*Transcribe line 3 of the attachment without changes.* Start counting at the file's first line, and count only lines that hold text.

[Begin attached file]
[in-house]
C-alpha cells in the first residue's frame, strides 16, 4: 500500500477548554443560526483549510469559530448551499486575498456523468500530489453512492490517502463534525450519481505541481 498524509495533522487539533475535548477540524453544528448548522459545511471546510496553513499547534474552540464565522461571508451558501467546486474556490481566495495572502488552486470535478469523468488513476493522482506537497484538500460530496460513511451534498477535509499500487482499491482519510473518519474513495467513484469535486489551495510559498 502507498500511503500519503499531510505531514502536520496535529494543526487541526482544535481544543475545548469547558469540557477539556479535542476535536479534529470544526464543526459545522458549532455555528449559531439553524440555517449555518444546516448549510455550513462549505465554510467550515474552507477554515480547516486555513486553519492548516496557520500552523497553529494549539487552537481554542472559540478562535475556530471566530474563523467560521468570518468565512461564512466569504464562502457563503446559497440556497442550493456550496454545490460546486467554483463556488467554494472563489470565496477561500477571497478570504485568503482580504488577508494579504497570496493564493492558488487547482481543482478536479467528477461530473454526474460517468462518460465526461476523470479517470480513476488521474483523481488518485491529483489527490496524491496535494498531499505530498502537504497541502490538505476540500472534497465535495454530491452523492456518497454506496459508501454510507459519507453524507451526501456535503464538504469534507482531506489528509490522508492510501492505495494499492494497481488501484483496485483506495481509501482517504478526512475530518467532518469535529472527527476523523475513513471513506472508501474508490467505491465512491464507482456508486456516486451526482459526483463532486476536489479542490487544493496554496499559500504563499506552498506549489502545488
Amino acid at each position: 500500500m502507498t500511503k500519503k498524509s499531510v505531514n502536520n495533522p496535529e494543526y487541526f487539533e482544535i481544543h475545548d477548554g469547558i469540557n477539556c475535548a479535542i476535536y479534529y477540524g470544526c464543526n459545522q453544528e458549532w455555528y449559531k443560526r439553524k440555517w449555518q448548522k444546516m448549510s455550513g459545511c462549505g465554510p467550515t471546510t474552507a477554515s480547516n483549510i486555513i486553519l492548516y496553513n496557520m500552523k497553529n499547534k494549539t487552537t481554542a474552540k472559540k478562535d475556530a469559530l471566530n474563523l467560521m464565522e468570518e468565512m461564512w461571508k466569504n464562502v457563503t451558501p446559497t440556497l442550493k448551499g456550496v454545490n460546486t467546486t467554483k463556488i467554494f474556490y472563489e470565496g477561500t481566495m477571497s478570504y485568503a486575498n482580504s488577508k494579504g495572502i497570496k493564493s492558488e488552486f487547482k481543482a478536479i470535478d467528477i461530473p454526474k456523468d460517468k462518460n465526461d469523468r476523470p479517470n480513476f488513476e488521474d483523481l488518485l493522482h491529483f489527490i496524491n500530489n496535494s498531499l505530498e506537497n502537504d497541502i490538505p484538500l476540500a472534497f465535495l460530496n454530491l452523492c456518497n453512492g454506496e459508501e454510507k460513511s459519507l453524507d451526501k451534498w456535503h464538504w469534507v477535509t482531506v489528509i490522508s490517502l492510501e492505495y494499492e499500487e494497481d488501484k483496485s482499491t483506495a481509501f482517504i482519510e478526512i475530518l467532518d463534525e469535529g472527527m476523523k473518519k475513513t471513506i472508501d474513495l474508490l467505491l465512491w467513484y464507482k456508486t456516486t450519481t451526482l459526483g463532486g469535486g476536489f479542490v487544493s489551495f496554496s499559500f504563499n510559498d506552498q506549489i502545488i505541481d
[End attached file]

Amino acid at each position: 500500500m502507498t500511503k500519503k498524509s499531510v505531514n502536520n495533522p496535529e494543526y487541526f487539533e482544535i481544543h475545548d477548554g469547558i469540557n477539556c475535548a479535542i476535536y479534529y477540524g470544526c464543526n459545522q453544528e458549532w455555528y449559531k443560526r439553524k440555517w449555518q448548522k444546516m448549510s455550513g459545511c462549505g465554510p467550515t471546510t474552507a477554515s480547516n483549510i486555513i486553519l492548516y496553513n496557520m500552523k497553529n499547534k494549539t487552537t481554542a474552540k472559540k478562535d475556530a469559530l471566530n474563523l467560521m464565522e468570518e468565512m461564512w461571508k466569504n464562502v457563503t451558501p446559497t440556497l442550493k448551499g456550496v454545490n460546486t467546486t467554483k463556488i467554494f474556490y472563489e470565496g477561500t481566495m477571497s478570504y485568503a486575498n482580504s488577508k494579504g495572502i497570496k493564493s492558488e488552486f487547482k481543482a478536479i470535478d467528477i461530473p454526474k456523468d460517468k462518460n465526461d469523468r476523470p479517470n480513476f488513476e488521474d483523481l488518485l493522482h491529483f489527490i496524491n500530489n496535494s498531499l505530498e506537497n502537504d497541502i490538505p484538500l476540500a472534497f465535495l460530496n454530491l452523492c456518497n453512492g454506496e459508501e454510507k460513511s459519507l453524507d451526501k451534498w456535503h464538504w469534507v477535509t482531506v489528509i490522508s490517502l492510501e492505495y494499492e499500487e494497481d488501484k483496485s482499491t483506495a481509501f482517504i482519510e478526512i475530518l467532518d463534525e469535529g472527527m476523523k473518519k475513513t471513506i472508501d474513495l474508490l467505491l465512491w467513484y464507482k456508486t456516486t450519481t451526482l459526483g463532486g469535486g476536489f479542490v487544493s489551495f496554496s499559500f504563499n510559498d506552498q506549489i502545488i505541481d